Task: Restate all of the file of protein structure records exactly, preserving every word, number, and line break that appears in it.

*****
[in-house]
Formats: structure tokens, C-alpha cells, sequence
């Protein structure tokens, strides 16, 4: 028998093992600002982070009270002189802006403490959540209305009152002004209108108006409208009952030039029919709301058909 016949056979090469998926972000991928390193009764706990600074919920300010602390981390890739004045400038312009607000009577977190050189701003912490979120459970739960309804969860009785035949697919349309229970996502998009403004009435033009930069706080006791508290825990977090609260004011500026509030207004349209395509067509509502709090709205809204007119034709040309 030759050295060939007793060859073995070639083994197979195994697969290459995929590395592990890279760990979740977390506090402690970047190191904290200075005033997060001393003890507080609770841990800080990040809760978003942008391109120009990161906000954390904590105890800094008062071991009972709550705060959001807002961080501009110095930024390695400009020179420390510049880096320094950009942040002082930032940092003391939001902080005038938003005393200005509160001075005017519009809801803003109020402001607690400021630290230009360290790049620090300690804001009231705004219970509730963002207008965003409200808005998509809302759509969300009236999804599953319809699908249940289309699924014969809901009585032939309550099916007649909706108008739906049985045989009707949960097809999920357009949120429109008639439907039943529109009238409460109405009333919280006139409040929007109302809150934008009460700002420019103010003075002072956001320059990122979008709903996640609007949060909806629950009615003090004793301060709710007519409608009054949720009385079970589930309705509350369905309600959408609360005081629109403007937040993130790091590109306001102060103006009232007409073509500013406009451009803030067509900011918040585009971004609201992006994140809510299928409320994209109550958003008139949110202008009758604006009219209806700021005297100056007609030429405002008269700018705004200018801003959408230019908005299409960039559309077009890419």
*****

[in-house]
Formats: structure tokens, C-alpha cells, sequence
């Protein structure tokens, strides 16, 4: 028998093992600002982070009270002189802006403490959540209305009152002004209108108006409208009952030039029919709301058909 016949056979090469998926972000991928390193009764706990600074919920300010602390981390890739004045400038312009607000009577977190050189701003912490979120459970739960309804969860009785035949697919349309229970996502998009403004009435033009930069706080006791508290825990977090609260004011500026509030207004349209395509067509509502709090709205809204007119034709040309 030759050295060939007793060859073995070639083994197979195994697969290459995929590395592990890279760990979740977390506090402690970047190191904290200075005033997060001393003890507080609770841990800080990040809760978003942008391109120009990161906000954390904590105890800094008062071991009972709550705060959001807002961080501009110095930024390695400009020179420390510049880096320094950009942040002082930032940092003391939001902080005038938003005393200005509160001075005017519009809801803003109020402001607690400021630290230009360290790049620090300690804001009231705004219970509730963002207008965003409200808005998509809302759509969300009236999804599953319809699908249940289309699924014969809901009585032939309550099916007649909706108008739906049985045989009707949960097809999920357009949120429109008639439907039943529109009238409460109405009333919280006139409040929007109302809150934008009460700002420019103010003075002072956001320059990122979008709903996640609007949060909806629950009615003090004793301060709710007519409608009054949720009385079970589930309705509350369905309600959408609360005081629109403007937040993130790091590109306001102060103006009232007409073509500013406009451009803030067509900011918040585009971004609201992006994140809510299928409320994209109550958003008139949110202008009758604006009219209806700021005297100056007609030429405002008269700018705004200018801003959408230019908005299409960039559309077009890419």